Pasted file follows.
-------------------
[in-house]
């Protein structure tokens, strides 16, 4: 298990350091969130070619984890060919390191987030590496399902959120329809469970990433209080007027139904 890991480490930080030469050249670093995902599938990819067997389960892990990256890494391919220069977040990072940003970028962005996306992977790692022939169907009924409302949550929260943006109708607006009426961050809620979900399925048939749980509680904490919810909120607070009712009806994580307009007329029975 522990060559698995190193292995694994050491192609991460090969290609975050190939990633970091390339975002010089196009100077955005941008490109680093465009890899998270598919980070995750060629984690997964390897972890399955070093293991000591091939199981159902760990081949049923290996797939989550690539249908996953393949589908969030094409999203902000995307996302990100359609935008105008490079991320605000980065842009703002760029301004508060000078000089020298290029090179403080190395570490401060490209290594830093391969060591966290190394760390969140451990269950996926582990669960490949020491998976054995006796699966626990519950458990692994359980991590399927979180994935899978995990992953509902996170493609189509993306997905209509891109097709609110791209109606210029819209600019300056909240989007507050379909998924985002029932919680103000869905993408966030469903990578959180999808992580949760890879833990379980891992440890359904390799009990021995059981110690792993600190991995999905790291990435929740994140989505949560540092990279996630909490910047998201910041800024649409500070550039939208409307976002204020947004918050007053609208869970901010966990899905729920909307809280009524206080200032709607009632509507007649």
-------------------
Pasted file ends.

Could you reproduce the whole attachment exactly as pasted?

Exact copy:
[in-house]
């Protein structure tokens, strides 16, 4: 298990350091969130070619984890060919390191987030590496399902959120329809469970990433209080007027139904 890991480490930080030469050249670093995902599938990819067997389960892990990256890494391919220069977040990072940003970028962005996306992977790692022939169907009924409302949550929260943006109708607006009426961050809620979900399925048939749980509680904490919810909120607070009712009806994580307009007329029975 522990060559698995190193292995694994050491192609991460090969290609975050190939990633970091390339975002010089196009100077955005941008490109680093465009890899998270598919980070995750060629984690997964390897972890399955070093293991000591091939199981159902760990081949049923290996797939989550690539249908996953393949589908969030094409999203902000995307996302990100359609935008105008490079991320605000980065842009703002760029301004508060000078000089020298290029090179403080190395570490401060490209290594830093391969060591966290190394760390969140451990269950996926582990669960490949020491998976054995006796699966626990519950458990692994359980991590399927979180994935899978995990992953509902996170493609189509993306997905209509891109097709609110791209109606210029819209600019300056909240989007507050379909998924985002029932919680103000869905993408966030469903990578959180999808992580949760890879833990379980891992440890359904390799009990021995059981110690792993600190991995999905790291990435929740994140989505949560540092990279996630909490910047998201910041800024649409500070550039939208409307976002204020947004918050007053609208869970901010966990899905729920909307809280009524206080200032709607009632509507007649």